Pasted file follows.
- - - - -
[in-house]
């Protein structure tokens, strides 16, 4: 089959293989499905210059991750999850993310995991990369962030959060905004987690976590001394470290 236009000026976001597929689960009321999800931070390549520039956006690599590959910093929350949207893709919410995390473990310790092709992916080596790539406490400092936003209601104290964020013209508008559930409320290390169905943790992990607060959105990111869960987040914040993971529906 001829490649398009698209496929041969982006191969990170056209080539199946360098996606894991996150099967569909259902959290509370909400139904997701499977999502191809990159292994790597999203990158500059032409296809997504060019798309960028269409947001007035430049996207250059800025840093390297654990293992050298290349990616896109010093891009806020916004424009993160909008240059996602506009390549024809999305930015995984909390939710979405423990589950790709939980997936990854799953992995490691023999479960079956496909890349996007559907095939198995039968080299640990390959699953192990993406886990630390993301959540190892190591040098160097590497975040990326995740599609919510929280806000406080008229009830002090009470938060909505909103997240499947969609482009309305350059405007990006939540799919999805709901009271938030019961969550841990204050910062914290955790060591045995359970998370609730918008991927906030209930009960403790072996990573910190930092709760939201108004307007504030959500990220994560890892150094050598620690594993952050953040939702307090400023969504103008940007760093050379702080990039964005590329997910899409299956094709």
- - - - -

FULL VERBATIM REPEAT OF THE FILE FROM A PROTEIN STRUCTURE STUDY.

[in-house]
């Protein structure tokens, strides 16, 4: 089959293989499905210059991750999850993310995991990369962030959060905004987690976590001394470290 236009000026976001597929689960009321999800931070390549520039956006690599590959910093929350949207893709919410995390473990310790092709992916080596790539406490400092936003209601104290964020013209508008559930409320290390169905943790992990607060959105990111869960987040914040993971529906 001829490649398009698209496929041969982006191969990170056209080539199946360098996606894991996150099967569909259902959290509370909400139904997701499977999502191809990159292994790597999203990158500059032409296809997504060019798309960028269409947001007035430049996207250059800025840093390297654990293992050298290349990616896109010093891009806020916004424009993160909008240059996602506009390549024809999305930015995984909390939710979405423990589950790709939980997936990854799953992995490691023999479960079956496909890349996007559907095939198995039968080299640990390959699953192990993406886990630390993301959540190892190591040098160097590497975040990326995740599609919510929280806000406080008229009830002090009470938060909505909103997240499947969609482009309305350059405007990006939540799919999805709901009271938030019961969550841990204050910062914290955790060591045995359970998370609730918008991927906030209930009960403790072996990573910190930092709760939201108004307007504030959500990220994560890892150094050598620690594993952050953040939702307090400023969504103008940007760093050379702080990039964005590329997910899409299956094709």